Date: 05/12/2015 - 11/01/2015
Time: All Day
Location: The Metropolitan Museum of Art (1000 Fifth Ave., Manhattan)
Price: Included with pay-what-you wish admission
Vincent van Gogh (1853–1890) brought his work in Provence to a close with exuberant bouquets of spring flowers—two of irises and two of roses, in contrasting formats and color schemes—in which he sought to impart a “calm, unremitting ardor” to his “last touch of the brush.” Painted on the eve of his departure from the asylum at Saint-Rémy and conceived as a series or ensemble on a par with the Sunflower decoration painted earlier in Arles, the group includes the Metropolitan Museum’s Irises and Roses and their counterparts: the upright Irises from the Van Gogh Museum, Amsterdam, and the horizontal Roses from the National Gallery of Art, Washington, D.C.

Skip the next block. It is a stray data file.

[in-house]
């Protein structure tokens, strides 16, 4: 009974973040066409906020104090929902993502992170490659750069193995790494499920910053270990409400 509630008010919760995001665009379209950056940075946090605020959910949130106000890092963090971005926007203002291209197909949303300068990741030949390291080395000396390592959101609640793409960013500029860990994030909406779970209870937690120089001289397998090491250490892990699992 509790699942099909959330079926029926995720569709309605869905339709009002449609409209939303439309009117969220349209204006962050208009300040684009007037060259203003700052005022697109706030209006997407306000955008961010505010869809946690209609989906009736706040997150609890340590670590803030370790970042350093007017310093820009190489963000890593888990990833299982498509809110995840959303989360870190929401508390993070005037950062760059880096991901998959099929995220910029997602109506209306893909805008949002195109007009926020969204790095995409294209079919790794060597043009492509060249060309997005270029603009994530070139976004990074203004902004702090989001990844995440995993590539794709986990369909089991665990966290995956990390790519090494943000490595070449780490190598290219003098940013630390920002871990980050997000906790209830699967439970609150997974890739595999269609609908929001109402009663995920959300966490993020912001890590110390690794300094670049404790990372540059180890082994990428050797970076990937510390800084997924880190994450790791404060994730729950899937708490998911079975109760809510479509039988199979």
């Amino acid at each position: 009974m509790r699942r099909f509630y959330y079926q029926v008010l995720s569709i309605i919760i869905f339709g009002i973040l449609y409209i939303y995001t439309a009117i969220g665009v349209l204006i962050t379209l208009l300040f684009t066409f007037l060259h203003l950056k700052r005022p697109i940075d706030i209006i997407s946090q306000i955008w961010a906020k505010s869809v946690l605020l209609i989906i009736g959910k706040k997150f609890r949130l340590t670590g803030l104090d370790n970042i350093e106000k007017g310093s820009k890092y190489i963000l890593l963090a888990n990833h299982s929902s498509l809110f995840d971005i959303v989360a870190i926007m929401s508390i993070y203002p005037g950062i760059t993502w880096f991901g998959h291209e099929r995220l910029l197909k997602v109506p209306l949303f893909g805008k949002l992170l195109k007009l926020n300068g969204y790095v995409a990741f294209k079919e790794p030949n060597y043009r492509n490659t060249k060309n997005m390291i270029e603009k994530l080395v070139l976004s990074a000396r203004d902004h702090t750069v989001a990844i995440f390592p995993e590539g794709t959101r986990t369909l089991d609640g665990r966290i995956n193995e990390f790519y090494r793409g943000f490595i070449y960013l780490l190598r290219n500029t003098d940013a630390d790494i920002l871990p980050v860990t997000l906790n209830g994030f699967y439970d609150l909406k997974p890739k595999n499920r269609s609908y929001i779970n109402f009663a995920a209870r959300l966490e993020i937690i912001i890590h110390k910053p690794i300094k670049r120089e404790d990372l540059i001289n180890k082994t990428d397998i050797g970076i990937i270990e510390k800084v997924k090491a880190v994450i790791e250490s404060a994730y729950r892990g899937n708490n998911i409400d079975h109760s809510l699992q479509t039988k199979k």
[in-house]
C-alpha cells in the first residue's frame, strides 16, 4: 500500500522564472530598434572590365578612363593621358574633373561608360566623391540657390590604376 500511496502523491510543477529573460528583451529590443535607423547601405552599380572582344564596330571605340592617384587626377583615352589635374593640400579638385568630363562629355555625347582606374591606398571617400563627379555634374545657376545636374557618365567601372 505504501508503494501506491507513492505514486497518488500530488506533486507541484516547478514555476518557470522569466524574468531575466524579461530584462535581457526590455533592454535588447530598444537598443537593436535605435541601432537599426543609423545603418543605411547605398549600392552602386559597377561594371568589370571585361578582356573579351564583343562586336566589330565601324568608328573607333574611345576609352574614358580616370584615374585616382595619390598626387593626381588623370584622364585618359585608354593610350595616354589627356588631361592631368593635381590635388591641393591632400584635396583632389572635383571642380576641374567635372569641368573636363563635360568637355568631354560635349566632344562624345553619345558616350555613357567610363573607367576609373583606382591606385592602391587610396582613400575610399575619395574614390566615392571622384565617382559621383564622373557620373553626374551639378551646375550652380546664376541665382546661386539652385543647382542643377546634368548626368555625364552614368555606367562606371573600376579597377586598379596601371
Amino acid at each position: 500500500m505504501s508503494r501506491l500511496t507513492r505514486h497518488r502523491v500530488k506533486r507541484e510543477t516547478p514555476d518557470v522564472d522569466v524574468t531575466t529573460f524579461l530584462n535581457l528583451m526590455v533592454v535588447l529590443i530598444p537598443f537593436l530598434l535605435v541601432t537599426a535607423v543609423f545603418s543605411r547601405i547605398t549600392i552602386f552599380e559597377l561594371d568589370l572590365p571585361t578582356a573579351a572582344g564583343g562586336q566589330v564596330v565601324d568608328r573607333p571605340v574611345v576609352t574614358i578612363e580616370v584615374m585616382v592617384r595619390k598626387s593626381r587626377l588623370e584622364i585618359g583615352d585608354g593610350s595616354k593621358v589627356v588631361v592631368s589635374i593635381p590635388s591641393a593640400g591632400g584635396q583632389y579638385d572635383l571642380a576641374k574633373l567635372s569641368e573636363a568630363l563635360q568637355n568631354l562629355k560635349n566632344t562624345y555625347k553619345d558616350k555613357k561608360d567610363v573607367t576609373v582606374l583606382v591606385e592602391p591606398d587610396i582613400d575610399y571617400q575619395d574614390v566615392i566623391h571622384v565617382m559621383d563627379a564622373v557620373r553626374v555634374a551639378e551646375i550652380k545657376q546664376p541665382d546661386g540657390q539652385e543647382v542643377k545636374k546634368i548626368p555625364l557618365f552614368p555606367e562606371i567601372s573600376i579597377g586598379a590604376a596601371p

This exhibition will reunite the four paintings for the first time since the artist’s death and is timed to coincide with the blooming of the flowers that captured his attention. It will open 125 years to the week that Van Gogh announced to his brother Theo, on May 11 and 13, 1890, that he was working on these “large bouquets,” and will provide a singular opportunity to reconsider Van Gogh’s artistic aims and the impact of dispersal and color fading on his intended results.
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